Summary: As Christ-followers, we should only be concerned about pleasing an audience of One.

(adapted from Southeast Christian Church’s series: “Living a Life of Integrity”)




INTRODUCTION: A. I read about a person who went to a concert at a beautiful old art-deco theatre. At

the end of the concert, this person noticed two ushers standing near his seat who were

applauding harder than anybody else in the whole place.

The man said that he was thrilled with this particular concert because of the talent

and virtuosity of the musicians. It thrilled him even more to see these two ushers

standing there applauding more vigorously than all of the concert goers. His

experience was somewhat diminished when he heard one usher say to the other,

“Keep clapping. If we can get them to do another encore, we get overtime!”

1. It appeared that these two ushers were serious music lovers

2. It turned out they were only applauding so long and so hard because it would mean

a few more dollars in their pockets.

3. There are people who do good things for the wrong reasons

--It might seem at the outset that they’re trying to do what is right but it ends up that

they only do it for their own benefit.

B. The title of this morning’s message is: “COVET GOD’S APPROVAL”

1. The word “covet” is not used much anymore

a. “Covet” was a term that became associated with evil intent

b. However, in the original languages of the Bible, the Hebrew and Greek terms

that generally get translated “to covet” were neutral

--The rightness or wrong-ness of the action involved in coveting is dependent

on the motivation behind the coveting

2. The word “covet” simply means “a deep and passionate desire”

--what we covet is what we deeply desire; the root motivations of our hearts

C. In the Sermon on the Mount Jesus encouraged His disciples to play to an audience of

One - to covet only the approval of the Heavenly Father.

1. He urged them not to be people pleasers seeking to impress others, because a few

will cheer and a few will jeer.

2. If you get your self-worth from the approval of people, you’re mood is going to be

frequently depressed and your performance often erratic.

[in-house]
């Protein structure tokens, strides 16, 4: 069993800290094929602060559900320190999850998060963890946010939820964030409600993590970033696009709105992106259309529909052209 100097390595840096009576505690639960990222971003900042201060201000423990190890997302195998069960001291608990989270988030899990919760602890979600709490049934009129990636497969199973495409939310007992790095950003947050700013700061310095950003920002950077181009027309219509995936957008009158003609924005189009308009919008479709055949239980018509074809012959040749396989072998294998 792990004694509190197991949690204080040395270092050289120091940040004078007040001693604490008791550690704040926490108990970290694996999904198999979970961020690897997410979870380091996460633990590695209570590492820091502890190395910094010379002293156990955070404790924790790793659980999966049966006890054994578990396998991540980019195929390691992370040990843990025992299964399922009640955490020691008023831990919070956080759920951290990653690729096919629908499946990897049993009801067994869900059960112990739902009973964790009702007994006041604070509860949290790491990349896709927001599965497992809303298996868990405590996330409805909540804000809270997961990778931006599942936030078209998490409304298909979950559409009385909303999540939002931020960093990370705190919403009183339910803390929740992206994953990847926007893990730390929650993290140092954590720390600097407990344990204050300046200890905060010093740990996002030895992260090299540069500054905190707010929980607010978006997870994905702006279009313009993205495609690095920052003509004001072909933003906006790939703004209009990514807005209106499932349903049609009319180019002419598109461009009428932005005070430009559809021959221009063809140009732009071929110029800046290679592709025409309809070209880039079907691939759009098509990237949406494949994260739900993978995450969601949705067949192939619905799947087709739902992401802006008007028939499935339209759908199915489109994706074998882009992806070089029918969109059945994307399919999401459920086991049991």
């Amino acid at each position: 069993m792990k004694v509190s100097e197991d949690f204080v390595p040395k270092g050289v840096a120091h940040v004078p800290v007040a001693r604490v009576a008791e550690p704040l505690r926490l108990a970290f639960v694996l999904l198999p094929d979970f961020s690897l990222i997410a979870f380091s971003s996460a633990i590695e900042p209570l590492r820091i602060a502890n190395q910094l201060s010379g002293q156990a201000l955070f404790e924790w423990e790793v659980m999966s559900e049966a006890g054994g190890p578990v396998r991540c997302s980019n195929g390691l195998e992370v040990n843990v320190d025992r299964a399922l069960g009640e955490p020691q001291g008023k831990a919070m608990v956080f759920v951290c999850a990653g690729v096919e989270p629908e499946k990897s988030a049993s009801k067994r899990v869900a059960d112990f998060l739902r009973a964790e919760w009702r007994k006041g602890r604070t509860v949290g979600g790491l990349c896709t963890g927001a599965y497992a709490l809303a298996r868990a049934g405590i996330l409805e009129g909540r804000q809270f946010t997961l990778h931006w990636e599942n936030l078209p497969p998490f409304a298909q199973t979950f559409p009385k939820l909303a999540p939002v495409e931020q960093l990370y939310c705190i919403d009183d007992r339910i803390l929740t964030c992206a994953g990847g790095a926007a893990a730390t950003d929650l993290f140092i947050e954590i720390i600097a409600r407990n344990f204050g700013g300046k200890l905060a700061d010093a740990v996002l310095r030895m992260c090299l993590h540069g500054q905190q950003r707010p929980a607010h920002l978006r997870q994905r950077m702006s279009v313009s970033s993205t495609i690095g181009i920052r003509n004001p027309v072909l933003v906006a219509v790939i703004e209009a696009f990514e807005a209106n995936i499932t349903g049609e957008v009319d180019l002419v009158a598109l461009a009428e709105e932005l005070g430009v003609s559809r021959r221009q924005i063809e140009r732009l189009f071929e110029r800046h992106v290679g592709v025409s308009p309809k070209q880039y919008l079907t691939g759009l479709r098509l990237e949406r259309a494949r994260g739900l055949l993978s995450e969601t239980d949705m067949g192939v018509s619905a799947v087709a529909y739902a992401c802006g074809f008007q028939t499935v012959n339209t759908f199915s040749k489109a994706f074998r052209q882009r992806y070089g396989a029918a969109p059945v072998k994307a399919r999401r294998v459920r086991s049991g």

3. But God is faithful.

a. He is always rooting for you.

b. He wants the best for you and, in the end, it’s only His favor that matters.

4. This is a passage that speaks to those of us who are tempted to be people-pleasers.

--Some of us have such a ravenous hunger for praise that you go to almost

any length to get it.

a. You have a hard time saying “no” to anyone, you want so much to be liked that

it’s almost impossible to overcome peer pressure.

b. You’re always wondering what people will say, what people will think, how

people will respond.

c. When people approve you, you’re up, when someone is upset with you you’re


d. Your whole life is viewed as a stage performance seeking the applause and

avoiding the disapproval of the crowd.

e. Even when it comes to spiritual service, instead of seeking God’s approval, you’re

most concerned about what people think.

--Would you pay attention today as we study Jesus’ words from the Sermon on

the Mount that encourage us to seek only God’s approval?


--Matthew 6:1 – “Be careful not to do your ‘acts of righteousness’ before men, to be seen by them. If you do,

you will have no reward from your Father in heaven.”

A. We all instinctively want to be liked.

1. From the time we’re born we want approval and attention.

a. Little children unashamedly say, “Watch me, Daddy!” “Look at me, Mommy!”

b. Teenagers want more than anything to be popular.

1). They are careful to dress, talk, and act in whatever fashion is acceptable among their peers.

2). Even nonconformity is a way of drawing attention to self.

--Body piercing, tattoos, green hair, and black lipstick are means of saying, “Look at me!”

c. As adults we worry, “What will the neighbors say if we don’t mow our grass?”

2. We care what people think of us and that’s not altogether bad.

a. The Bible says we ought to be sensitive to our witness to others.

b. The problem with people-pleasers is they become overly concerned with what other people think.

B. Jesus’ warning in this passage is not about doing evil but about doing good just to impress people.

1. On the surface this seems to contradict what Jesus said in Mt. 5:16 – “… let your light shine

before men, that they may see your good deeds and praise your Father in heaven.”

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Danny Brightwell

commented on Apr 11, 2016

Excellent lesson! Thank you so much for sharing it.

John Jackson

commented on Oct 26, 2017

Great message! The exposition of the text is fantastic. Thanks for sharing this message

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